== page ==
Lofty Goals: A call to replace numbers with angles on all golf clubs

Frustration with inconsistent golf club loft angles means manufacturers should move beyond labelling golf clubs with just numbers.

A discussion has been slowly bubbling within the golfing community concerning the labelling of golf clubs and the need for increased precision in club identification. Traditionally marked by numbers, this method has sparked confusion in recent decades and needs to be addressed.

The inconsistency in loft values among different manufacturers is at the heart of the concern.

While loft angle labels are commonly found on gap wedges (and woods), the numerical system used for other clubs has led to ambiguity, impacting club selection and forcing additional purchases to bridge the gaps created by varying lofts.

It’s also worth noting that obtaining specific loft information for each club from different manufacturers is rarely simple. This information is often not readily available to customers when comparing clubs for purchase.

The time when you could reliably know that the loft on your 8-iron is the same as your playing partner’s is long gone. An older club may share the same loft as a contemporary one from a different brand, leading to incorrect club selection.

For example, consider this comparison between the loft of a 7-iron from the 1990s, 2000s and today.

The loft of a new 7-iron purchased in the 19080s was around 35-38 degrees. By the time the late 90s rolled around, this range had dropped 33-36 degrees. A new 7-iron purchased today can be 27.5-degrees. Put more simply, the loft of a 7-iron purchased today is equivalent to a 5 or 6-iron purchased 20 years ago.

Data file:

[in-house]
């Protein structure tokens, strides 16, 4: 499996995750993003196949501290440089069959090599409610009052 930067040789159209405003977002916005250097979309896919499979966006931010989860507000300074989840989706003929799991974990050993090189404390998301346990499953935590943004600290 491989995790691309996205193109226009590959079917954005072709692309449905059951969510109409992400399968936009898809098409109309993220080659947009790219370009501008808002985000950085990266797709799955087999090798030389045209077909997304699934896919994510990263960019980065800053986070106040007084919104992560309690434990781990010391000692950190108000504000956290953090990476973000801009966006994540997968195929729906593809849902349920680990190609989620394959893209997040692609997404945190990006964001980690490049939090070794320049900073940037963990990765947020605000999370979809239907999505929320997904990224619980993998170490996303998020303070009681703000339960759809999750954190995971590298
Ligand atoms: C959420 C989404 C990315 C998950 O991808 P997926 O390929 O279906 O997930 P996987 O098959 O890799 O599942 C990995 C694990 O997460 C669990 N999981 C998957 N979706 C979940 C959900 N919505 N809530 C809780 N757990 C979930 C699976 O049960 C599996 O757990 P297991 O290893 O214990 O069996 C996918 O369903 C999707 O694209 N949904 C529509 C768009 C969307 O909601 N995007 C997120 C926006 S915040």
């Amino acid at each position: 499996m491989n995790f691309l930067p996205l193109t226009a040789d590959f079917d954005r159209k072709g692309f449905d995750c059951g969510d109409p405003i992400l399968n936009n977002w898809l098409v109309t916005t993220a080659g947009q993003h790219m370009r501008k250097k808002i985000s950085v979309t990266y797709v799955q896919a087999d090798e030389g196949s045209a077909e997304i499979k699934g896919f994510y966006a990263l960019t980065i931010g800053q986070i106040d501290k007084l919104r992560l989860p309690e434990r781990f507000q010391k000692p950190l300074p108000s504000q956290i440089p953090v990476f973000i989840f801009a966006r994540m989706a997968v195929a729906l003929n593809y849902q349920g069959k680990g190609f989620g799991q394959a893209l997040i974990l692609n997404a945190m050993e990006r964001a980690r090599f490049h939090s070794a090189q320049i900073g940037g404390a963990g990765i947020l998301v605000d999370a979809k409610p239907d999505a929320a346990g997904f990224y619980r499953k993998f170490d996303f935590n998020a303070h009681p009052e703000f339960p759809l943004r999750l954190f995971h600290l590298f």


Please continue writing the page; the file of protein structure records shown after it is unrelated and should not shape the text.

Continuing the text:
The problem is perhaps best illustrated at the professional level where bespoke golf clubs are now the norm.

Prior to claiming the 2024 US Open trophy, Bryson DeChambeau was again lauding his unique ability to hit his irons much further than anyone else.

“For example, my 8-iron is going like 205 right now, 7-iron is close to 220,” DeChambeau said. “Even if I do lay back and I’ve got a 200-yard shot and I’m still hitting an 8-iron in, it’s still 200 yards and you’ve still got to hit a good shot from 200 yards. Definitely it is nice getting up there being like, okay, it’s just an 8-iron.”

It’s incredible stuff, and despite his prestigious talent and protein shakes, it makes you feel like DeChambeau is playing a different game from the rest of us. While most of us could probably blade an 8-iron 200-yards, very few people on the planet can strike it the same distance off the middle of the club face.

It’s more than likely he’s playing a completely different 8-iron to the rest of us. Loft and all.

Mike Clayton mentioned the confusion in his wrap of the final round of the US Open at Pinehurst;

“The American played the hole equally as well and safely two putted then hit a beautiful “8-iron” to the 200-yard, 17th. Who knows what lofts Bryson has on his irons but it’s past time the television commentators stopped telling is the number on the sole of the club and, instead, told us the loft.”

The shift towards lower lofted clubs and fewer clubs sold as a set of irons has meant golfers need to purchase more wedges to fill the void at the bottom end of the bag. More clubs sold, more money made.

In acknowledging the problem, the idea to replace numbers, or at least the addition of loft angle to each golf club, will face opposition from golf club manufacturers. Much like their staunch resistance to golf’s governing bodies’ proposal to roll back the golf ball, manufacturers will resist a change to anything that may impact profits.

One thought on “Lofty Goals: A call to replace numbers with angles on all golf clubs

  • Why does it matter what loft, or even what number, the pros hit. Amateurs shouldn’t be copying what Bryson does. That they need to know is how far they hit it. Call em a,b,c if you like but my lofts are mind business.


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